Manufacturers, please! - Improve medical products labels for quicker recognition
For 100% safety, medical products should be better labelled. While legislators, regulatory authorities and certification bodies stipulate that manufacturers should provide clear information, in reality this is not always the case, as explained by orthopaedic surgeon Jan A de Lint MD, of the Amphia Hospital in Breda and Kliniek Zestienhoven in Rotterdam, the Netherlands.
Since the German Association of Medical Technology -- Bundesverband Medizintechnologie e.V. (BVMed) -- represents 230 medical technology manufacturers and distributors, we asked BVMed’s Deputy Managing Director, solicitor Rainer Hill, to response to the criticisms.
Food, hazardous substances, pesticides, shoes and baby clothing have better standardisation of labeling than medical devices and disposables!
Medical firms are eager to have their brand, logo or company name prominently on the package. Often this comes at the expense of space and readability of the contents description. Type, diameter, size and material are often poorly recognised on the label and only found by cumbersome searching of the label between barcodes, re-ordering numbers and company details.
It is of paramount importance that the contents of a packed item are immediately recognised from the label. In terms of font, size and relationship to other information on the label, the text should be immediately eye-catching and legible at a distance. When appropriate, a sketch or pictogram of the contents is very helpful, in addition to this text, and will enhance the recognition.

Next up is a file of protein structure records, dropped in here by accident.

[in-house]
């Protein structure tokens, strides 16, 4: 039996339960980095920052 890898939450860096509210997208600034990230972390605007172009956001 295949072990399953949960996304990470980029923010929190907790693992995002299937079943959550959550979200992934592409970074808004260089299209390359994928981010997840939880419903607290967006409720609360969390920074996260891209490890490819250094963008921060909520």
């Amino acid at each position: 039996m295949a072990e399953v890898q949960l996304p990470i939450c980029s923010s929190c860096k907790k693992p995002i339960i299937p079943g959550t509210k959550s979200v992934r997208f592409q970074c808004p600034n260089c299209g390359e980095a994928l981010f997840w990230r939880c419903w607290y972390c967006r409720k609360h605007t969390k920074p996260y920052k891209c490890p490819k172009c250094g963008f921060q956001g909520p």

Another aspect of labeling is content recognition in a stacked situation. Products are often packaged in an outer box or tray and it should not be necessary that the entire contents of a tray has to be spread on the floor to find a certain type or size. In short, there is often no focus at all on the practical display of product information on labels.
The ultimate goal should therefore be an international standard in labeling for medical goods. The European hospital community could take the leadership in this.
I would suggest the following requirements:
A recognisable label
• color -- contrasting with package color
• sise -- minimum sise, e.g. 5 x 7 cm.
• font -- legible at a distance; i.e. minimum font sise
Indication of contents
• properties of the product
• quantity of items
• use before: … / sterile until : …
Information for all stakeholders
(user, buyer, purchasing, inventory, retailer)
• user information (OT) has primacy
• lot number
• reference number
• company logo
Label still legible
• in a box, rack or display
• after opening the package
Rainer Hill: ‘First we have to clarify which packaging level we are talking about: Is this the primary wrap that directly protects the product and keeps it sterile, or are we talking about the secondary packaging that has to show the necessary information, or the tertiary, meaning transport packaging.
‘The debate about labelling of medical products most frequently concerns the secondary packaging. Larger units, such as those sold to hospitals, for example 1,000 hypodermic needles, do not include instructions for use – IFU – for every single needle. It’s the hospital that has to ensure that the safety-relevant information provided with the entire unit is always accessible when needed by the staff. Thus, this is an issue that concerns not only the manufacturer but also the hospital.’